“Women were four times less likely to feature as experts and commentators” in stories on the coronavirus, the study found. When cited, “women are more likely to be used as sources sharing subjective views than experts sharing authoritative expertise,” according to the report. Women constituted 19 percent of experts quoted overall and were less likely to feature as protagonists in coronavirus stories.
The trend has been documented elsewhere. A report published last month by the French Ministry of Culture and the ministry responsible for gender equality found that during the country’s coronavirus lockdown this spring, “newspapers devote[d] a predominant place to male personalities in their content.” More than 83 percent of the people pictured on the front page of major newspapers during this period were men, who also wrote a majority of opinion pieces.
A recent University of Zurich study calculated that women made up two of the 30 scientists most frequently cited by the Swiss media in coronavirus coverage during the first half of the year.
The experiences of female scientists and medical experts echo across sectors. Statistically, few women are part of national-level decision-making processes on the coronavirus, although 69 percent of health professionals around the globe are women. For working mothers and women from minority and marginalized communities, many disparities are growing even deeper amid school and economic disruptions.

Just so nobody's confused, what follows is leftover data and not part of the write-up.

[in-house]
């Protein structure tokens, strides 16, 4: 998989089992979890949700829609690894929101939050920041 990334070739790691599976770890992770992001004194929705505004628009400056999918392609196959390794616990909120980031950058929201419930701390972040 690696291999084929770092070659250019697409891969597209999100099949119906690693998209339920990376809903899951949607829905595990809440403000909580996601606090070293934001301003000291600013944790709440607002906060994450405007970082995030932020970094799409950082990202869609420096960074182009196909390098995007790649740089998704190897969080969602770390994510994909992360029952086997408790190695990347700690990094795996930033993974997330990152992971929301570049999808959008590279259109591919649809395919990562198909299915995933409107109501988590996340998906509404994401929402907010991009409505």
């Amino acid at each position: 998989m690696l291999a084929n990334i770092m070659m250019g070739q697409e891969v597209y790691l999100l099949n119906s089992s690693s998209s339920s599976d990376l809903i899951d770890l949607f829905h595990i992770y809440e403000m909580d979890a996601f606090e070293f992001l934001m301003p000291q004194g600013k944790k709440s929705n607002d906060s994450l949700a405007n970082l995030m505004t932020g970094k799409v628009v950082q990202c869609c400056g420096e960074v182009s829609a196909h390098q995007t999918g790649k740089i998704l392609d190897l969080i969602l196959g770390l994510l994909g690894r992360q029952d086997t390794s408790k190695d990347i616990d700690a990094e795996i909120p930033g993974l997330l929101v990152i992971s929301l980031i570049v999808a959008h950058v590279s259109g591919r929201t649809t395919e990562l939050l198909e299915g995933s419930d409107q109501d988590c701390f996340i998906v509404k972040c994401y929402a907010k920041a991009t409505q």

“There are lots of women who are working really hard [on coronaviruses-related research] and they don’t make it into the media or policy advisories,” said Emma Hodcroft, one of the two female scientists among the group most widely cited in Switzerland, who studies and tracks viruses at the University of Basel.
In May, 35 female scientists from across North America and Europe co-authored a piece in the Times Higher Education, a London-based magazine, arguing that the pandemic had worsened sexism and racism in their fields. “Women in science are battling both covid-19 and the patriarchy,” they wrote.
Despite their efforts, signatories of the letter told The Post nearly half a year later that little had changed.
Within the sciences, this dynamic threatens decades of work to close the gender gap, said Saskia Popescu, an infectious-disease epidemiologist and infection preventionist at the University of Arizona, as women may struggle after the pandemic to compete for jobs and grants with male colleagues who have accrued more professional visibility.